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House OKs compensation for wrongful convictions

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By Rachel La Corte
Associated Press
OLYMPIA -- The Legislature has approved a measure that allows people who were wrongfully convicted to receive a minimum of $50,000 a year for each year they were behind bars.
The House on Monday unanimously concurred with changes made by the Senate last week when that chamber unanimously passed the bill. It now heads to Gov. Jay Inslee, who is expected to sign it into law, and Washington will join 27 states, the District of Columbia and the federal government with similar laws on the books.
Rep. Tina Orwall, a Democrat from Normandy Park who sponsored the bill, cited four exonerated men who all served prison time, two of whom testified before lawmakers this year.
"We can't give them 15 or 17 years back, we can provide them with compensation to help rebuild their lives," she said.
The measure allows people who were wrongfully convicted to file a claim in superior court for damages against the state. Someone would have to show their conviction was reversed or vacated based on significant evidence of actual innocence. Once a judge or jury determines the claim is valid, the court can award damages.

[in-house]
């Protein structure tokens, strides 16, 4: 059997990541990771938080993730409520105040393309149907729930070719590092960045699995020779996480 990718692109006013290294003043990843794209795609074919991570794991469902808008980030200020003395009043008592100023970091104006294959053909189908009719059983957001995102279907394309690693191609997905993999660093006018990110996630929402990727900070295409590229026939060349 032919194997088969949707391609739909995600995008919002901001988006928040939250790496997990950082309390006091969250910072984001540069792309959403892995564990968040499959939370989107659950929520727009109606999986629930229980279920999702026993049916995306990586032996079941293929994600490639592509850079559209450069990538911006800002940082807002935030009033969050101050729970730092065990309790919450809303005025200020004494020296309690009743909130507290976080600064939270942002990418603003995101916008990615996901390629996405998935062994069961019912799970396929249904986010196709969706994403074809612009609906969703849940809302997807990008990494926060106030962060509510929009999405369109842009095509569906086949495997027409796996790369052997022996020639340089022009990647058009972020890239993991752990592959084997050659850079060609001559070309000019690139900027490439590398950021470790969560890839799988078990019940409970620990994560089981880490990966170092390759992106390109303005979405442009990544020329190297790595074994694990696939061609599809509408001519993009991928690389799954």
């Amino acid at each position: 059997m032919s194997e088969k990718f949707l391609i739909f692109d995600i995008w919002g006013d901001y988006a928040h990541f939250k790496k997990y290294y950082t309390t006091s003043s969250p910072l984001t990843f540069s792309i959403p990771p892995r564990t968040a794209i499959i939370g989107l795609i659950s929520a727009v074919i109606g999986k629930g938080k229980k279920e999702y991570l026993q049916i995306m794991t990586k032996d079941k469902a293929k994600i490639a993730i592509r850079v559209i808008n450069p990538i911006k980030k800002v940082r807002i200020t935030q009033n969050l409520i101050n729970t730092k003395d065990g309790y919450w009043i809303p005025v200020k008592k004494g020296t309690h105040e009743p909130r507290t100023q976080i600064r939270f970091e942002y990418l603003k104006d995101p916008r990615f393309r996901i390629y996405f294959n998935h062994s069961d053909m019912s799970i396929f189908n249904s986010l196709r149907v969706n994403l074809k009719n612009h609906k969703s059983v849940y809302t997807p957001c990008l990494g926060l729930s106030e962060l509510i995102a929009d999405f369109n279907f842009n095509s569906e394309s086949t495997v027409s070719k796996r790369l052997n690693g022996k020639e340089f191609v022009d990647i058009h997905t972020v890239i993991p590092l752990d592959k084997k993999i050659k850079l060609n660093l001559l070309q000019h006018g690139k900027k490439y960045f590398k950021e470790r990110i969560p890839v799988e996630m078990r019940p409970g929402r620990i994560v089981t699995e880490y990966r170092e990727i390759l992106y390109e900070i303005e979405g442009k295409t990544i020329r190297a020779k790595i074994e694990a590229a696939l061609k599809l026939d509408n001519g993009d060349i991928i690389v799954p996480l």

Currently, the only option someone has is to sue, but they are required to sue on some basis other than the fact that they were wrongfully convicted, such as police or prosecutorial misconduct.
Under the bill, compensation would be similar to the amounts paid by the federal government -- a wrongly convicted person would receive $50,000 for each year of imprisonment, including time spent awaiting trial. An additional $50,000 would be awarded for each year on death row. A person would receive $25,000 for each year on parole, community custody, or as a registered sex offender.
The state also would pay all child support owed while the claimant was in custody, and reimburse all court and attorneys' fees up to $75,000. In addition, in-state college tuition waivers would be provided for the claimant and the claimant's children and/or step-children.
"It's a question of justice," said Rep. Jay Rodne, R-Snoqualmie. "It's a small measure, and it's the right thing to do."
Story tags » Crime, Law & JusticeLegislature

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